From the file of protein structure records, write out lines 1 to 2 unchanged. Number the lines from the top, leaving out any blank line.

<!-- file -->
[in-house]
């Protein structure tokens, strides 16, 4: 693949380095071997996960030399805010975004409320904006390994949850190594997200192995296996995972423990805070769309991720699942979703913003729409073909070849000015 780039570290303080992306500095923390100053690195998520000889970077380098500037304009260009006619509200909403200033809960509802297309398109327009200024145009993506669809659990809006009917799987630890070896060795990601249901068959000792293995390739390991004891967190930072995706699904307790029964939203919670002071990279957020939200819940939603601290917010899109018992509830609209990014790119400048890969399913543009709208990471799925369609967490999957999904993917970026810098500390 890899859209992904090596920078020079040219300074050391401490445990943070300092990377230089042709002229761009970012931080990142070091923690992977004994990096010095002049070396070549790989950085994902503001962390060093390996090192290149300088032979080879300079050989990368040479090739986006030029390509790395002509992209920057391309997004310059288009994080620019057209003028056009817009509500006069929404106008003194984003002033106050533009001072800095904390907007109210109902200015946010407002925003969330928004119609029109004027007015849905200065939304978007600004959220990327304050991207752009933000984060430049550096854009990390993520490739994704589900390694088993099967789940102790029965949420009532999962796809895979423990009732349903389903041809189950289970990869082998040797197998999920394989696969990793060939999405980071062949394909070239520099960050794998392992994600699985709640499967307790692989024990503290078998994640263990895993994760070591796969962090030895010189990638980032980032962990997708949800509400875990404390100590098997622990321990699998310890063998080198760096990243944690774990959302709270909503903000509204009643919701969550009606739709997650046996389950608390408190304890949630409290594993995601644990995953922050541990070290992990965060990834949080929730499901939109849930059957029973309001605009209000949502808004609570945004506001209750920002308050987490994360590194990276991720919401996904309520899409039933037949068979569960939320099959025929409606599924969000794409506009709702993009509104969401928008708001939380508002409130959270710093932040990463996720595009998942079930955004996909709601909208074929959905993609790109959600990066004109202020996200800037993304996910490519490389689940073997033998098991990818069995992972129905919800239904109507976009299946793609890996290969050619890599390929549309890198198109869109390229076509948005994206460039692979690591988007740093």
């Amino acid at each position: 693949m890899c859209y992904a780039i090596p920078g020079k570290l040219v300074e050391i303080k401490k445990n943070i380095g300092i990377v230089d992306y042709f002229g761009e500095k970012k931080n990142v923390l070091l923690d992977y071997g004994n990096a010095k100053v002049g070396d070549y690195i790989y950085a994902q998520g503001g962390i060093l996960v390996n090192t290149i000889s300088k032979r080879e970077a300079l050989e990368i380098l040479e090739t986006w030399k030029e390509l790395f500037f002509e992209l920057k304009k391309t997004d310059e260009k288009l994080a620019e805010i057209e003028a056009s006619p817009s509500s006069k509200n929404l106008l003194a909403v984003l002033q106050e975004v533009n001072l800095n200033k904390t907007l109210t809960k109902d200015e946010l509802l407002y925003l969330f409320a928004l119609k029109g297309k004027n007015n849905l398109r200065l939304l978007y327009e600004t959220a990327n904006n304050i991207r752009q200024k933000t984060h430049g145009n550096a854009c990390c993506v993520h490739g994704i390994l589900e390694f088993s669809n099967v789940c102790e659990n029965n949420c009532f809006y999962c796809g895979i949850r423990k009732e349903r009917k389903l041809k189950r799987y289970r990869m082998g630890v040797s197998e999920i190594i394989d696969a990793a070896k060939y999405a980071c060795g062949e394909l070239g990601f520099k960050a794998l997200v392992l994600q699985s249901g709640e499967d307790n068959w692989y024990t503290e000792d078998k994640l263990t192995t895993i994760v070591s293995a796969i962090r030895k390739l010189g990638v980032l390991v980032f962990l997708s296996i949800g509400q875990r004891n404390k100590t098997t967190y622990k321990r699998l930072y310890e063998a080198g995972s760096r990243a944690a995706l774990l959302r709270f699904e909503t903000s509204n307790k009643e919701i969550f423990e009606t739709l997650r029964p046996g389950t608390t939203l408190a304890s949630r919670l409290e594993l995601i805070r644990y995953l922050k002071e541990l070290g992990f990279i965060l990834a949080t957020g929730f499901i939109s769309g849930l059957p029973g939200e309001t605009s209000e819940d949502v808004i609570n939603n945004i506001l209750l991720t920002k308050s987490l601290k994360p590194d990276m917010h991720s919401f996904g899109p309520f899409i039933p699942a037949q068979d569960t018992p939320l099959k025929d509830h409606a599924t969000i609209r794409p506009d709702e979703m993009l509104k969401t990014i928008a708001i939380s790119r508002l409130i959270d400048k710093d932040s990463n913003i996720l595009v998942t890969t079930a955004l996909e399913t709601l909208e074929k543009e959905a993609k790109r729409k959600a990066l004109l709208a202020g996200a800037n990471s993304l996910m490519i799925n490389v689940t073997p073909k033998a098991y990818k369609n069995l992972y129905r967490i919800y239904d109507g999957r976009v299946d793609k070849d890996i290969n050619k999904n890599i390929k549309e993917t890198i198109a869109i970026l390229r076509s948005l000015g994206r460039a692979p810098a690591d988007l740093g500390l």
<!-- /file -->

[in-house]
């Protein structure tokens, strides 16, 4: 693949380095071997996960030399805010975004409320904006390994949850190594997200192995296996995972423990805070769309991720699942979703913003729409073909070849000015 780039570290303080992306500095923390100053690195998520000889970077380098500037304009260009006619509200909403200033809960509802297309398109327009200024145009993506669809659990809006009917799987630890070896060795990601249901068959000792293995390739390991004891967190930072995706699904307790029964939203919670002071990279957020939200819940939603601290917010899109018992509830609209990014790119400048890969399913543009709208990471799925369609967490999957999904993917970026810098500390 890899859209992904090596920078020079040219300074050391401490445990943070300092990377230089042709002229761009970012931080990142070091923690992977004994990096010095002049070396070549790989950085994902503001962390060093390996090192290149300088032979080879300079050989990368040479090739986006030029390509790395002509992209920057391309997004310059288009994080620019057209003028056009817009509500006069929404106008003194984003002033106050533009001072800095904390907007109210109902200015946010407002925003969330928004119609029109004027007015849905200065939304978007600004959220990327304050991207752009933000984060430049550096854009990390993520490739994704589900390694088993099967789940102790029965949420009532999962796809895979423990009732349903389903041809189950289970990869082998040797197998999920394989696969990793060939999405980071062949394909070239520099960050794998392992994600699985709640499967307790692989024990503290078998994640263990895993994760070591796969962090030895010189990638980032980032962990997708949800509400875990404390100590098997622990321990699998310890063998080198760096990243944690774990959302709270909503903000509204009643919701969550009606739709997650046996389950608390408190304890949630409290594993995601644990995953922050541990070290992990965060990834949080929730499901939109849930059957029973309001605009209000949502808004609570945004506001209750920002308050987490994360590194990276991720919401996904309520899409039933037949068979569960939320099959025929409606599924969000794409506009709702993009509104969401928008708001939380508002409130959270710093932040990463996720595009998942079930955004996909709601909208074929959905993609790109959600990066004109202020996200800037993304996910490519490389689940073997033998098991990818069995992972129905919800239904109507976009299946793609890996290969050619890599390929549309890198198109869109390229076509948005994206460039692979690591988007740093």